Against that backdrop, this article delves into the multifaceted dimensions of AI’s evolution in military, communications, and intelligence applications. It explores how AI capabilities have reshaped warfare tactics, enhanced intelligence gathering capabilities, and revolutionized communication networks. Moreover, it analyzes the ongoing arms race dynamics among key global players and evaluates the implications for the U.S. Department of Defense (DoD) in navigating this rapidly evolving strategic landscape. By examining the interplay between technological innovation, strategic competition, and ethical considerations, this article seeks to shed light on the complexities and challenges inherent in the pursuit of AI supremacy in the context of national security.

Evolution of AI in Military, Communications, and Intelligence Applications

The evolution of AI in military applications has been characterized by rapid advancements in computing power, algorithmic sophistication, and data analytics.[iv] From autonomous drones to predictive analytics for strategic planning, AI capabilities have transformed modern warfare, enhancing decision-making processes, automating logistics, and augmenting combat effectiveness. In communications and intelligence gathering, AI-driven algorithms sift through vast datasets to extract actionable insights, enabling intelligence agencies to identify threats, predict adversarial behavior, and safeguard national security interests with unprecedented precision and efficiency.

The Ongoing AI Arms Race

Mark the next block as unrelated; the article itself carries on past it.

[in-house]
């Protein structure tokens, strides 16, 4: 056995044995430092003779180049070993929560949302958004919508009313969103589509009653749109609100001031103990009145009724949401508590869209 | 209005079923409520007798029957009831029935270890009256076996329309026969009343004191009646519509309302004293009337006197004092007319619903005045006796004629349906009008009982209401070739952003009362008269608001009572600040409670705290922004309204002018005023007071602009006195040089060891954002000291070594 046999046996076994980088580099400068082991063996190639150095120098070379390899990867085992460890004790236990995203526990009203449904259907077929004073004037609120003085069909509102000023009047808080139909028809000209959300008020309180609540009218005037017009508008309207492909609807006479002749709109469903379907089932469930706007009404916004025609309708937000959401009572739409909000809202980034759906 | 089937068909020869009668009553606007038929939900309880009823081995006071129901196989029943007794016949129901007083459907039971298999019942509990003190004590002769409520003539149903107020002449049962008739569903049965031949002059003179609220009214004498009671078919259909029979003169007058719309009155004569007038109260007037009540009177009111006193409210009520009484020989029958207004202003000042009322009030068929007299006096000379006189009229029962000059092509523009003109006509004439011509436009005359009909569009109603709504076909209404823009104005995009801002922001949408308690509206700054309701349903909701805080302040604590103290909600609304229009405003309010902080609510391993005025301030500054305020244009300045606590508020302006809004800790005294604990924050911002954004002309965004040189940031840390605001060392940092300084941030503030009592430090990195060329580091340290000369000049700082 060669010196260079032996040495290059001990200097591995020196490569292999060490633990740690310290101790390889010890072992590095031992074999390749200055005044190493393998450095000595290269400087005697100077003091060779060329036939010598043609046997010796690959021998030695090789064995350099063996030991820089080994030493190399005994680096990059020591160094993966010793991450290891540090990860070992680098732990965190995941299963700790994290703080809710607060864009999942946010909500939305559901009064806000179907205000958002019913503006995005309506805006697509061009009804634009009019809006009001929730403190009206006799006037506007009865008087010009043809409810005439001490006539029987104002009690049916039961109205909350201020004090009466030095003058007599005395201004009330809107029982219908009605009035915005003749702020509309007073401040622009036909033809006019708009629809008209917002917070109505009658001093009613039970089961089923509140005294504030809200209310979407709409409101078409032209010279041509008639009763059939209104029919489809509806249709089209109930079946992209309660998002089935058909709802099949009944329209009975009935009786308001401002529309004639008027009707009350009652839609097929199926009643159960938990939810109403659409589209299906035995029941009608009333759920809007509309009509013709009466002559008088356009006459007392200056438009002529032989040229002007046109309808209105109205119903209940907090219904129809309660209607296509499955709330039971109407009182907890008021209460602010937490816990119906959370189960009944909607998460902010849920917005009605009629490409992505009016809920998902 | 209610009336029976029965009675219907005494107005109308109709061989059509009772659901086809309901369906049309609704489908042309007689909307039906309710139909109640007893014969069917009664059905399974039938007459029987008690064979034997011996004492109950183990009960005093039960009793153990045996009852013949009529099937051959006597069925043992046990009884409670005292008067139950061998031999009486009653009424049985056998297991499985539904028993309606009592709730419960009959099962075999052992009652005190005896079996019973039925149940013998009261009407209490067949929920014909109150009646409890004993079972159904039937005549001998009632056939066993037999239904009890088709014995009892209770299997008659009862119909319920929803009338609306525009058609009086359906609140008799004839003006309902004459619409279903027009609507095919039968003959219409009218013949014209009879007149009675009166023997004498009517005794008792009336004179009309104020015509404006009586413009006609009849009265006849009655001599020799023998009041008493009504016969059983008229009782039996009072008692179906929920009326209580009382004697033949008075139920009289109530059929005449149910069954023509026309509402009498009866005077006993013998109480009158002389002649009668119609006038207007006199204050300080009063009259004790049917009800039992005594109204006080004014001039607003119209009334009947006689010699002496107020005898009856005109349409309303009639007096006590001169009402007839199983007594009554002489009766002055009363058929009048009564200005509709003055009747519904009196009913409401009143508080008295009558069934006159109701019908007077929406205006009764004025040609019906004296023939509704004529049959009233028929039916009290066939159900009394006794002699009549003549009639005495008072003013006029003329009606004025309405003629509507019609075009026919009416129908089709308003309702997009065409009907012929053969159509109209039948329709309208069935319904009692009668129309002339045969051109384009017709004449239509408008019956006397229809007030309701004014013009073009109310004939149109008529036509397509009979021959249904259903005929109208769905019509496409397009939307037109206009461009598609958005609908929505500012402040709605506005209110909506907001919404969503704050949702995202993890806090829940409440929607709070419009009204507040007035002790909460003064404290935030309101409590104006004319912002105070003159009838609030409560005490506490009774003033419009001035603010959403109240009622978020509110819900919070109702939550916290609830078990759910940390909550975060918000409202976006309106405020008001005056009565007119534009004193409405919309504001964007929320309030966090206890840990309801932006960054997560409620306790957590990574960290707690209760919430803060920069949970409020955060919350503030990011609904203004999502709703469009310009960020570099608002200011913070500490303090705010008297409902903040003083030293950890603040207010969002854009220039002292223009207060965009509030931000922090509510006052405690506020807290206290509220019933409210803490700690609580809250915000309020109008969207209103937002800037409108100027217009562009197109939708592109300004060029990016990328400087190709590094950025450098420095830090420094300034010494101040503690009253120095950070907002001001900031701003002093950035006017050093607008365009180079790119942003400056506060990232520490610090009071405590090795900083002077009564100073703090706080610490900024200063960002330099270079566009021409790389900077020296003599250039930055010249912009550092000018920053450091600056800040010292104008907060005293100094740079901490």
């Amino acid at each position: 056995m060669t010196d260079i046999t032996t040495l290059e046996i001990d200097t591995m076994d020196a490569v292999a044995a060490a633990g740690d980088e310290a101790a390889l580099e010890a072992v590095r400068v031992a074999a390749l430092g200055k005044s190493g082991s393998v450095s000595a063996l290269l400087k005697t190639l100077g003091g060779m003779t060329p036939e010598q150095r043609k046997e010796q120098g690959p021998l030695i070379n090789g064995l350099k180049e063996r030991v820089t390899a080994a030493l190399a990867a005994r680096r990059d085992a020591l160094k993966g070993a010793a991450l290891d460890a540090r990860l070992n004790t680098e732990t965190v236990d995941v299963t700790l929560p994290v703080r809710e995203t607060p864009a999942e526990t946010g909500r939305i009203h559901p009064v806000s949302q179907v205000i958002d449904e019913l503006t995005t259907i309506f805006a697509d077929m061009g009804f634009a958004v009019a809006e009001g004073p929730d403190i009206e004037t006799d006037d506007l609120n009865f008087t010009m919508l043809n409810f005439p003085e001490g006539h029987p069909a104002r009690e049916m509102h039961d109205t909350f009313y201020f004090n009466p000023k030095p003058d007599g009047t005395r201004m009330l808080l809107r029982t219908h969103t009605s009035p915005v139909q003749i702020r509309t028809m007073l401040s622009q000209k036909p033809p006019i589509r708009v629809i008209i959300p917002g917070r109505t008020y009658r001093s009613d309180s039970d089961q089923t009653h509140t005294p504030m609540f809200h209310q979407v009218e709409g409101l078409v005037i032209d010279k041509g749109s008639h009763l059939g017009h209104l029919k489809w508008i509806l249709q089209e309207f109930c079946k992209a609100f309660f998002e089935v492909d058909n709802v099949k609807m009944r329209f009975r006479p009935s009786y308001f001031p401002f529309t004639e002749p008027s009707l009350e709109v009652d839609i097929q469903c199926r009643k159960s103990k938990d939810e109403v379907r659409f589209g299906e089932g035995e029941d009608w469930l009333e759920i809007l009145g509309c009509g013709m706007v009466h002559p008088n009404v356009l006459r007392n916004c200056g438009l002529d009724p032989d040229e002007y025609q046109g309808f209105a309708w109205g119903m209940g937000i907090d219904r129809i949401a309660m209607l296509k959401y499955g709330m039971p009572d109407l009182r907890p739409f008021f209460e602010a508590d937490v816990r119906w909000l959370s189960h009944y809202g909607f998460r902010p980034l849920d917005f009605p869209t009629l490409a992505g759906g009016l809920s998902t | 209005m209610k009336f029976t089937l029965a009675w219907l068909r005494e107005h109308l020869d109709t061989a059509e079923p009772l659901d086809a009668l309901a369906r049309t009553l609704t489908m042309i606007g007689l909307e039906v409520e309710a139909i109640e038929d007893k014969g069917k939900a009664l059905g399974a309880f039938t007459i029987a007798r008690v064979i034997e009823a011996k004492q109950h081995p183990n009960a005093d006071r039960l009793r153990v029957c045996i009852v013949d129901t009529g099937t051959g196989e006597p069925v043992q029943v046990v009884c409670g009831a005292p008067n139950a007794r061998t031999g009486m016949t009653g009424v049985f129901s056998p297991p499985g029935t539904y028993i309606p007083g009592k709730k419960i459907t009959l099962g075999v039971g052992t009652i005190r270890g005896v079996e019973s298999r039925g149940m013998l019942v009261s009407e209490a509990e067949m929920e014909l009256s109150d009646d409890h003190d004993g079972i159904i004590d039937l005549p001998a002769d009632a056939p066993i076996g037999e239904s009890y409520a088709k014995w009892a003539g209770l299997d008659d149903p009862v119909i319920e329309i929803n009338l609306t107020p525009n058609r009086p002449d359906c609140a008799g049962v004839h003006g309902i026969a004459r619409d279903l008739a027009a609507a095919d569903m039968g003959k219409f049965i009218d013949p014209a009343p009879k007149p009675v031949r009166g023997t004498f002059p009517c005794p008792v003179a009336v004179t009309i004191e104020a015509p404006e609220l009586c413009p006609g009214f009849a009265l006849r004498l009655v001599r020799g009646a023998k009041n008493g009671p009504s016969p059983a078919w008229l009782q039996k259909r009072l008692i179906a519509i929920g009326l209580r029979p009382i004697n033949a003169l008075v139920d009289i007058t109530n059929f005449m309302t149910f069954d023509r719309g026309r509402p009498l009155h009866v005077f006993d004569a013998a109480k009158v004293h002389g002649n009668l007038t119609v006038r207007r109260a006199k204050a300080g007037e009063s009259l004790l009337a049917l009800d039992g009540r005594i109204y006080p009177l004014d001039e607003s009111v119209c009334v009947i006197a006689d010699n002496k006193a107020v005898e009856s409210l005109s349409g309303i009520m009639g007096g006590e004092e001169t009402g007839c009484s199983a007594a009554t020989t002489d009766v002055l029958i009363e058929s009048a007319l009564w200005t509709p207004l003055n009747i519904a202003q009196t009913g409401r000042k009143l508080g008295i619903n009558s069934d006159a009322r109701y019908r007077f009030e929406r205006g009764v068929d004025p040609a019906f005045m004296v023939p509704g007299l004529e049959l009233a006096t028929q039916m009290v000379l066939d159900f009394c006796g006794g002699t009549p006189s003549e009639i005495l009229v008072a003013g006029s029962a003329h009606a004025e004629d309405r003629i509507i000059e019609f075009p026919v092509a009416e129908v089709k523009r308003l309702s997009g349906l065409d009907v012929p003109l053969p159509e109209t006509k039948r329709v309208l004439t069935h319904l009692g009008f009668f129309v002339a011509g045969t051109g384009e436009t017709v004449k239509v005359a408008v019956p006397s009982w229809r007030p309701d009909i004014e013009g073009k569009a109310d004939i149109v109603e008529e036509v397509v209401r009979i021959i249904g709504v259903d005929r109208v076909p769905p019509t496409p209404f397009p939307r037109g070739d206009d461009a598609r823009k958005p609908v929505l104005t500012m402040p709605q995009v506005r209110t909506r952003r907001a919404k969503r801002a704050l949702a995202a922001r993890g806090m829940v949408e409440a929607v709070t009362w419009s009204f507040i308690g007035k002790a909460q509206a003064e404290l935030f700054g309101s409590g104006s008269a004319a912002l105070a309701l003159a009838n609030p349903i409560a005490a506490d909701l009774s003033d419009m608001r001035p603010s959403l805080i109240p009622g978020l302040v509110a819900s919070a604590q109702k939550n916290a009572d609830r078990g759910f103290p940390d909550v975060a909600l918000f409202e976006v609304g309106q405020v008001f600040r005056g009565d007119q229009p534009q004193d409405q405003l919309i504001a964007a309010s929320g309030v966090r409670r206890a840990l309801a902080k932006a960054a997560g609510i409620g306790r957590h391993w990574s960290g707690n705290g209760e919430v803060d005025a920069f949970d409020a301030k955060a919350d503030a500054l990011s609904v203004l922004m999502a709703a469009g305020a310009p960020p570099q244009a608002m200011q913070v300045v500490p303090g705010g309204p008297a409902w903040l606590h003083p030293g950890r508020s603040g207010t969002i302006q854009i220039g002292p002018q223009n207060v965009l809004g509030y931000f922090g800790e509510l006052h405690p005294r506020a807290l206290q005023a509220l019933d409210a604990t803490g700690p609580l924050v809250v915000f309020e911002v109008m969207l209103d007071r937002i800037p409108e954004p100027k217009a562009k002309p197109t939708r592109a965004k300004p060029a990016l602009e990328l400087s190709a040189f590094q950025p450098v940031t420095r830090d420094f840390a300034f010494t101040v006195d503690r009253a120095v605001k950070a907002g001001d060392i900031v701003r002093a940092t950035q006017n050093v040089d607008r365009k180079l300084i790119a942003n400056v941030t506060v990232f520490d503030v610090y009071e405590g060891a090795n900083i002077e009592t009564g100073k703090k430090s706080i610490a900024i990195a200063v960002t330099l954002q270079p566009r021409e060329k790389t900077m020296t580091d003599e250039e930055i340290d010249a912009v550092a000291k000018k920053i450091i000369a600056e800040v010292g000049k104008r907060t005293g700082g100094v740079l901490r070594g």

The US, Russia, and China are engaged in a relentless pursuit of AI supremacy, investing heavily in research, development, and deployment across military and civilian sectors.[v] The US, leveraging its technological prowess and robust defense industry, marginally leads in AI innovation, with initiatives such as the Joint Artificial Intelligence Center (JAIC) spearheading AI integration efforts within the DoD.

However, Russia and China have rapidly closed the gap, prioritizing AI-driven capabilities in their military modernization efforts. Russia focuses on AI-enabled strategic deterrence and asymmetric warfare, while China emphasizes AI-driven surveillance, information warfare, and hypersonic weaponry. Semi-Autonomous operating military drones are extensively deployed across the globe. Both China and Russia are actively pursuing fully autonomous drones, utilizing the battlefield in Ukraine as a proving ground to gain more experience in this frontier.

Video still captured from a Ukrainian Armed Force’s Saker Heavy Bomber Unmanned Aerial Vehicle (UAV) — its Full Automatic Machine Vision (i.e., AI) spots, locates, identifies, and selects targets automatically / Source:  Still captured from X (tweet) posted by Ukrainian Front (@front_ukrainian)